Gerard Valcin was born in 1924 in Port-au-Prince. His father was an artist who started Valcin painting in 1946. Valcin worked as a tile-setter until he joined the Centre d’Art in 1959.
He is credited with bringing his half-brother Pierre-Joseph Valcin to the Centre in the early 1960’s.
He had only three years of schooling. And, like many of his colleagues, he began painting from his rich spiritual imagination — influenced by country life as well as a blending of vodou and Masonic Masonry.
His works reflect the Haitian rural reality, which is consisting mostly of scenes of the country wedding, religious ceremony in which he defused the rhythm of drums. No other Haitian artist has brought out the voice of the drum, so essential to Haitian life, as consistently and convincingly as he has.
He earned a living as a tile setter before taking up painting, encouraged by a group of artist friends. He, like a number of the other painters his age, was encouraged by Dewitt Peters who in the 1940’s, 50’s and 60s established the Centre d’Arte in Port-au-Prince, to nurture and sell the works of Haiti’s indigenous and largely untrained talent.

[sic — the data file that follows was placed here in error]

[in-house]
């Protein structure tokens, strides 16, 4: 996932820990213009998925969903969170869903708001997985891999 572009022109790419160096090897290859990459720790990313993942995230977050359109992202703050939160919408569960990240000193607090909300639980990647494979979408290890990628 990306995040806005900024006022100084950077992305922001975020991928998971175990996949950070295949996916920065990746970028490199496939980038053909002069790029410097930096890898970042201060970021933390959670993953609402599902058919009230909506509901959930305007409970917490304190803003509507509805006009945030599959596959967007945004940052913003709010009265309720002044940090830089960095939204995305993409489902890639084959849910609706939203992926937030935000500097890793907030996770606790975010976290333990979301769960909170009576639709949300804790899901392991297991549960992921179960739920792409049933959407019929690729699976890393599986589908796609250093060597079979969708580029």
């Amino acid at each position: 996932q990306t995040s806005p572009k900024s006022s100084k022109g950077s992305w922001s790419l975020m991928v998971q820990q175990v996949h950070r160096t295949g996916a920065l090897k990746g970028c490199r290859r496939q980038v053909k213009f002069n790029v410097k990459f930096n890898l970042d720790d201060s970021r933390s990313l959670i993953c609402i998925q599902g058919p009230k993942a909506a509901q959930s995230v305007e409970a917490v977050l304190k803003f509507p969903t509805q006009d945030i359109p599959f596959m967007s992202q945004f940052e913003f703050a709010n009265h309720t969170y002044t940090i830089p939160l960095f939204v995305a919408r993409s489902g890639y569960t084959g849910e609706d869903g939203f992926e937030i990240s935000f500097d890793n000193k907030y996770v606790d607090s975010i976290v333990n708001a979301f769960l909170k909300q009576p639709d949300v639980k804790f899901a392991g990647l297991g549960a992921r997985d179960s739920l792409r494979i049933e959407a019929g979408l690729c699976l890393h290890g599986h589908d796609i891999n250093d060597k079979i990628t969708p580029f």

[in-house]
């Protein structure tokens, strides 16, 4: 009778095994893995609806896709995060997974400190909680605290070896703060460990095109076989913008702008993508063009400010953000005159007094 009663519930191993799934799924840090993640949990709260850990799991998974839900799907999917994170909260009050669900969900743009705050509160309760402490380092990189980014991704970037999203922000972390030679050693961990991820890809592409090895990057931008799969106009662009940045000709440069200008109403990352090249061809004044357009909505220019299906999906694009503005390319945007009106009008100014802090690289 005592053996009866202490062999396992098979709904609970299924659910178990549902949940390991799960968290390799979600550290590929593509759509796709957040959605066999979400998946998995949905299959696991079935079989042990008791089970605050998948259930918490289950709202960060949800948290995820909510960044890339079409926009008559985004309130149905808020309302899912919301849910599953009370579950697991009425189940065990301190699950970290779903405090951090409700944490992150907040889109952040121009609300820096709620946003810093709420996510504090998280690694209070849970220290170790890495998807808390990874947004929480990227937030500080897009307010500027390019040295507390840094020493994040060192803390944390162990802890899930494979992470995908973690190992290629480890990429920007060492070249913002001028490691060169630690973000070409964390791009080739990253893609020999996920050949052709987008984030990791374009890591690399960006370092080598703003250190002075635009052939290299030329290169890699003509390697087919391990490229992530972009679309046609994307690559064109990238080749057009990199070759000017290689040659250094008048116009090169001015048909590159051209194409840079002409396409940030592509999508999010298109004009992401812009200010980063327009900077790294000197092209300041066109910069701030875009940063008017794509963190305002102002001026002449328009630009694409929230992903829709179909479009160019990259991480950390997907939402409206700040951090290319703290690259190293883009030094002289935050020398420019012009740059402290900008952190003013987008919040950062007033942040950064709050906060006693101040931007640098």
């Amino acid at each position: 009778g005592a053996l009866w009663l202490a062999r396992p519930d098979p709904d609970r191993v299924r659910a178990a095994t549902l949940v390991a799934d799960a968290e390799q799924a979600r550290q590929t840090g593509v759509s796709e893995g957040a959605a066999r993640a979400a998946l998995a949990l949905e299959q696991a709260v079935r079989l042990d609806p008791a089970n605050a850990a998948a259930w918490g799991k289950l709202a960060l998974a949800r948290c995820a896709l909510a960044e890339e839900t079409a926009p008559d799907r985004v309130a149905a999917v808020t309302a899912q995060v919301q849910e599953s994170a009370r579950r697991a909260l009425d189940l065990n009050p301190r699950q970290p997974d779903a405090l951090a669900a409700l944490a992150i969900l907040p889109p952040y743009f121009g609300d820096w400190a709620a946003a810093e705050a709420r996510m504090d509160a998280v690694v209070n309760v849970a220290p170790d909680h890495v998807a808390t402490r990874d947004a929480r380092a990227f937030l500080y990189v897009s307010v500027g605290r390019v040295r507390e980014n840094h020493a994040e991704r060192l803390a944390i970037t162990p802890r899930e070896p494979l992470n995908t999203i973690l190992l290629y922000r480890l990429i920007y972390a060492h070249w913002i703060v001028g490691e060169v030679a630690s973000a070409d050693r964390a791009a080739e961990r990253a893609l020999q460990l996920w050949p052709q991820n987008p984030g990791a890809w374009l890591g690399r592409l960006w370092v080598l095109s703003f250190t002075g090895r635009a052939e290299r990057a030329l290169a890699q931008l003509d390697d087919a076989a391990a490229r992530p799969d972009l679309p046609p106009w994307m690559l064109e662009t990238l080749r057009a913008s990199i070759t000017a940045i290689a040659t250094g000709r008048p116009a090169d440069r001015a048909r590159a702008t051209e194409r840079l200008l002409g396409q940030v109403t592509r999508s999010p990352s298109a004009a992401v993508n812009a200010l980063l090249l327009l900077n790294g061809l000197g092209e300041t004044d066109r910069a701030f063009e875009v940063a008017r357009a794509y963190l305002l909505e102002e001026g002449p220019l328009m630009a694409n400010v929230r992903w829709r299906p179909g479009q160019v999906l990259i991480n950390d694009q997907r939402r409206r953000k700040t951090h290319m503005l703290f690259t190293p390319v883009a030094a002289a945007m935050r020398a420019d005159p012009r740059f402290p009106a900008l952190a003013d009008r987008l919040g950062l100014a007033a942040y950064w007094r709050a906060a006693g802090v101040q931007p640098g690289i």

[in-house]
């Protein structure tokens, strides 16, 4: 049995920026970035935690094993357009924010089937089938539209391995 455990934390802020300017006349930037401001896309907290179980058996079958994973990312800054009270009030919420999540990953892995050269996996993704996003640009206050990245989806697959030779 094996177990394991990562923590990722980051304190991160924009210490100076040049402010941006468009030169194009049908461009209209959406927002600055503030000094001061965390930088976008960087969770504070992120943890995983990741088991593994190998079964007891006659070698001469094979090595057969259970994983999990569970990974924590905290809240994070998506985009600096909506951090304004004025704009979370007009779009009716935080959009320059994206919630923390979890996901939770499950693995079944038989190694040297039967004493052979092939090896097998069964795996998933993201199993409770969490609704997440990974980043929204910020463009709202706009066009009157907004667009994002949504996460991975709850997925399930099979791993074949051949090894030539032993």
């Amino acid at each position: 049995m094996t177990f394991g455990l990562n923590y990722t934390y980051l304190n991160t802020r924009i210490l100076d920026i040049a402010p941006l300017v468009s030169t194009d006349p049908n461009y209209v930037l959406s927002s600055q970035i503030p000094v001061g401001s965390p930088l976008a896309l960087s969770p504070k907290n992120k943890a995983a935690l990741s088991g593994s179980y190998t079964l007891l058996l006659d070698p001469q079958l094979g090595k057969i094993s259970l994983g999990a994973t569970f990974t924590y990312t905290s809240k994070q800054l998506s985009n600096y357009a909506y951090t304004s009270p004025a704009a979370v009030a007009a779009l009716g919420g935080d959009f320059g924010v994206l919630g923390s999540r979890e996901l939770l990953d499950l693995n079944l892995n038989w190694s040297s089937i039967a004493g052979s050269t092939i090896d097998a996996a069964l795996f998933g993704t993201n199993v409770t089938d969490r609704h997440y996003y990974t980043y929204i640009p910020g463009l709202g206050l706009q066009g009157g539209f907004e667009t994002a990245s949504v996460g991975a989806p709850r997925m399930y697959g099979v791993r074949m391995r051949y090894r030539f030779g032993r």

He died May 15, 1988. His work is included in the permanent collections of the Musee d’Art Haitien du college saint Pierre in port-au-Prince, the Milwaukee Museum of Art, and the Waterloo (Iowa) Museum of Art. His paintings can be hardly found on the market today and are treasured by serious collectors of Haitian art.
Source: Indigo Arts, Wikipedia, Haitien online, Haitianna